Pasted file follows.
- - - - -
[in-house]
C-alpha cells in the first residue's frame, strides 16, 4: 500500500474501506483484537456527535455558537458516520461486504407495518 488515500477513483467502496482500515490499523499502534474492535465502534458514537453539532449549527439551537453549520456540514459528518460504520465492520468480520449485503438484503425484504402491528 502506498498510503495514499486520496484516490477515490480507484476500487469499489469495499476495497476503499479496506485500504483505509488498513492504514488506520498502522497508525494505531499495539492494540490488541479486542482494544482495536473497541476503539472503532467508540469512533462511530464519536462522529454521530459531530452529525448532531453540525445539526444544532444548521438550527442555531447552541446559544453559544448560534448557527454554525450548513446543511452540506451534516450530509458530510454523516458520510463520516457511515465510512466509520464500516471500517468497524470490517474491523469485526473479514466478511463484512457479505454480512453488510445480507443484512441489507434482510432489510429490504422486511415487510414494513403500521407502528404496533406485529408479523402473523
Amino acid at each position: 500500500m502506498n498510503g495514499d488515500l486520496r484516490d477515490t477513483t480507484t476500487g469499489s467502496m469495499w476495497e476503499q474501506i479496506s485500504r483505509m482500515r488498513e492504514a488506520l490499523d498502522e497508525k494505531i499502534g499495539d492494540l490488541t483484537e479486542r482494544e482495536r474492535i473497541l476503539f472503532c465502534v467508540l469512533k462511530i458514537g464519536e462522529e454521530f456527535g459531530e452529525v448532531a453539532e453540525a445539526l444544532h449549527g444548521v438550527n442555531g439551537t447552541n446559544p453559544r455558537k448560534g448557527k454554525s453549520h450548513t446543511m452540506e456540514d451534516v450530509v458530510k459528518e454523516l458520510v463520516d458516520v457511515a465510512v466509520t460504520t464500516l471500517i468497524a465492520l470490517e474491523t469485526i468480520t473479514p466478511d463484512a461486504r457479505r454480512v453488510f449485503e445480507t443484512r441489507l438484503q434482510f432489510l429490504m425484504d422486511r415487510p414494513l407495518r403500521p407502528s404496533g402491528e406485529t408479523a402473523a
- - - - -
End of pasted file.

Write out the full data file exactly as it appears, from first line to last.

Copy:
[in-house]
C-alpha cells in the first residue's frame, strides 16, 4: 500500500474501506483484537456527535455558537458516520461486504407495518 488515500477513483467502496482500515490499523499502534474492535465502534458514537453539532449549527439551537453549520456540514459528518460504520465492520468480520449485503438484503425484504402491528 502506498498510503495514499486520496484516490477515490480507484476500487469499489469495499476495497476503499479496506485500504483505509488498513492504514488506520498502522497508525494505531499495539492494540490488541479486542482494544482495536473497541476503539472503532467508540469512533462511530464519536462522529454521530459531530452529525448532531453540525445539526444544532444548521438550527442555531447552541446559544453559544448560534448557527454554525450548513446543511452540506451534516450530509458530510454523516458520510463520516457511515465510512466509520464500516471500517468497524470490517474491523469485526473479514466478511463484512457479505454480512453488510445480507443484512441489507434482510432489510429490504422486511415487510414494513403500521407502528404496533406485529408479523402473523
Amino acid at each position: 500500500m502506498n498510503g495514499d488515500l486520496r484516490d477515490t477513483t480507484t476500487g469499489s467502496m469495499w476495497e476503499q474501506i479496506s485500504r483505509m482500515r488498513e492504514a488506520l490499523d498502522e497508525k494505531i499502534g499495539d492494540l490488541t483484537e479486542r482494544e482495536r474492535i473497541l476503539f472503532c465502534v467508540l469512533k462511530i458514537g464519536e462522529e454521530f456527535g459531530e452529525v448532531a453539532e453540525a445539526l444544532h449549527g444548521v438550527n442555531g439551537t447552541n446559544p453559544r455558537k448560534g448557527k454554525s453549520h450548513t446543511m452540506e456540514d451534516v450530509v458530510k459528518e454523516l458520510v463520516d458516520v457511515a465510512v466509520t460504520t464500516l471500517i468497524a465492520l470490517e474491523t469485526i468480520t473479514p466478511d463484512a461486504r457479505r454480512v453488510f449485503e445480507t443484512r441489507l438484503q434482510f432489510l429490504m425484504d422486511r415487510p414494513l407495518r403500521p407502528s404496533g402491528e406485529t408479523a402473523a